If you were to offer a thirsty man all wisdom, you would not please him more than if you gave him a drink. — Sophocles

Story of the Greeks - Helene Guerber




The Defeat of Cyrus

It was at the close of the Peloponnesian War that Darius II., King of Persia, died, leaving two sons, Artaxerxes and Cyrus. These two heirs could not agree which should reign. Artaxerxes claimed the throne because he was the elder, and Cyrus because he was the first son born after their father had become king; for in Persia it was the custom for a ruler to choose as his successor a son born after he had taken possession of the throne.

The quarrel between the two brothers daily became more bitter; and when Artaxerxes made himself king by force, Cyrus swore that he would compel him to give up his place again.

To oust his brother from the throne, Cyrus collected an army in Asia Minor; and, as he could not secure enough Persian solders, he hired a body of eleven thousand Greeks commanded by a Spartan named Clearchus.

This Greek army was only a small part of Cyrus' force; but he expected great things from it, as the Persians had already found out to their cost that the Greeks were very good fighters.

After a long march, the armies of both brothers met at Cunaxa; and there was a terrible battle, in the midst of which Cyrus was killed. Of course, his death ended the quarrel, and the Persians all surrendered.

But the Greeks continued fighting bravely, until Artaxerxes sent them word that his brother was dead, and that he would have them guided safely back to their own country if they would lay down their arms.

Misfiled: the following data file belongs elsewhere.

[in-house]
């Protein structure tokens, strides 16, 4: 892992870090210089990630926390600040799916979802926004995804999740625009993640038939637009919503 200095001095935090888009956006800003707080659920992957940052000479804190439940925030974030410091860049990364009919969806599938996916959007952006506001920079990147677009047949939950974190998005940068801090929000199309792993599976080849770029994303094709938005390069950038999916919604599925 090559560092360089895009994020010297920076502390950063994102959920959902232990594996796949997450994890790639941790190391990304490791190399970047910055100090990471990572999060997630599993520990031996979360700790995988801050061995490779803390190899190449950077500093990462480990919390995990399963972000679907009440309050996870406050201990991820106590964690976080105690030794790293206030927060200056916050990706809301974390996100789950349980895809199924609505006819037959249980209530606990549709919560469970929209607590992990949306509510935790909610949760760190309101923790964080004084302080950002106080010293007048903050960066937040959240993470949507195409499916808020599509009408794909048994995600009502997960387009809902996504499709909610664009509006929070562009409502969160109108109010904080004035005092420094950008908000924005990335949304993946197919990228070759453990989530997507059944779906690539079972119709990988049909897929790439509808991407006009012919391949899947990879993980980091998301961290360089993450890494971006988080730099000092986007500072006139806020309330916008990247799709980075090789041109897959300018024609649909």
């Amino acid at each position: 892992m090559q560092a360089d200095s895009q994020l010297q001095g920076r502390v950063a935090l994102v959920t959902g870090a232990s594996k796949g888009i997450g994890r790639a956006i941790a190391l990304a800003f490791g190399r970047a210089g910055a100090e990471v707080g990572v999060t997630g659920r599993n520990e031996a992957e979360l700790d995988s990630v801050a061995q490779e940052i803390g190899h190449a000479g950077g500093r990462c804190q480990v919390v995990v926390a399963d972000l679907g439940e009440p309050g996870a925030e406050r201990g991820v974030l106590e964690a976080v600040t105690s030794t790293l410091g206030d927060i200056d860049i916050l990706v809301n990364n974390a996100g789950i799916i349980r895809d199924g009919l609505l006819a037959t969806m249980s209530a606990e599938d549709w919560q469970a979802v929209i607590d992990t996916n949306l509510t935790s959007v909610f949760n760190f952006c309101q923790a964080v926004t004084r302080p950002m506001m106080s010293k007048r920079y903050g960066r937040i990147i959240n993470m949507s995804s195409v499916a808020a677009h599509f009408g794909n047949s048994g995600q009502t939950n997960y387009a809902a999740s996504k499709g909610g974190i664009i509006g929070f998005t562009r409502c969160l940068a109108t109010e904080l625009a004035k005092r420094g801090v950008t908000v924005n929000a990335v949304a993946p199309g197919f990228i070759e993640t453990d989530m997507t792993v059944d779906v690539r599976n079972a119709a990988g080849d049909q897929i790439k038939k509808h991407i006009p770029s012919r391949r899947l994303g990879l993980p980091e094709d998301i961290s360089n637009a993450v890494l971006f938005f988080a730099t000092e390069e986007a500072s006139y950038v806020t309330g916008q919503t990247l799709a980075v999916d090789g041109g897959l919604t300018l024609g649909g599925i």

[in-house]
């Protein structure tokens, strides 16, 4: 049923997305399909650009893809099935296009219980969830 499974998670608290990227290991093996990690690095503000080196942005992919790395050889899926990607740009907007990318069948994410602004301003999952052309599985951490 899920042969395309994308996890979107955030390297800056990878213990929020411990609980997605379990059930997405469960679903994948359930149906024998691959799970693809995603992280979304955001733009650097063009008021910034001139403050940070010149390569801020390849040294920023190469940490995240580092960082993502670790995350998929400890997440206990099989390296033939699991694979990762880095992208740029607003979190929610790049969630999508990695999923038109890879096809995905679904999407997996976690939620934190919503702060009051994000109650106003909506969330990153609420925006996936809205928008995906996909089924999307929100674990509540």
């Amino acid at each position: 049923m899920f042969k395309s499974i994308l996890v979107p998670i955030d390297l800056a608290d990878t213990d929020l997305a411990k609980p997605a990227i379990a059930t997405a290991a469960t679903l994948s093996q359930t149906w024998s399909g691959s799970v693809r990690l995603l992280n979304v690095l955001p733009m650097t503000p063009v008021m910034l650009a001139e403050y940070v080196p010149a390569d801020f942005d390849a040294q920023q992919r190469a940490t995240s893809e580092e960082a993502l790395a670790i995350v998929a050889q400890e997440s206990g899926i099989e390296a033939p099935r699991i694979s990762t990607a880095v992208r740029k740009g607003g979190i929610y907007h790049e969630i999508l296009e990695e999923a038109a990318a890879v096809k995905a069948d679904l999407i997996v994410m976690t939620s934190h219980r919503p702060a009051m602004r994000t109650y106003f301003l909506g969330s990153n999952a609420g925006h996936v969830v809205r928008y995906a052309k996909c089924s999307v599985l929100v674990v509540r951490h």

The Greeks, believing him, immediately stopped fighting; and their officers accepted an invitation to enter the Persian camp, and be present at the council of all the generals.

Their trust was sadly misplaced, however; for no sooner had the Greek officers entered the tent than they were surrounded and slain. The Persian king then sent a message to the Greek troops, saying that their leaders were all dead, and summoning them to give up their arms and to swear to obey him in all things.

This message filled the hearts of the Greeks with rage and despair. What were they to do? Their chiefs were dead, they were in a strange country surrounded by enemies, and their own home lay eight months' journey away.

They had no leaders, no money or provisions, and no guides to show them the way back across the burning sands, deep rivers, and over mountains. They had nothing, in short, but the armor on their backs and the weapons in their hands.

As they did not even know the language of the country, they could not ask their way; and as they were surrounded by enemies, they must be constantly on their guard lest they should be surprised and taken prisoners or killed. They were indeed in a sorry plight; and no wonder that they all fancied they would never see their homes again. When night came on, they flung themselves down upon the ground without having eaten any supper. Their hearts were so heavy, however, that they could not sleep, but tossed and moaned in their despair.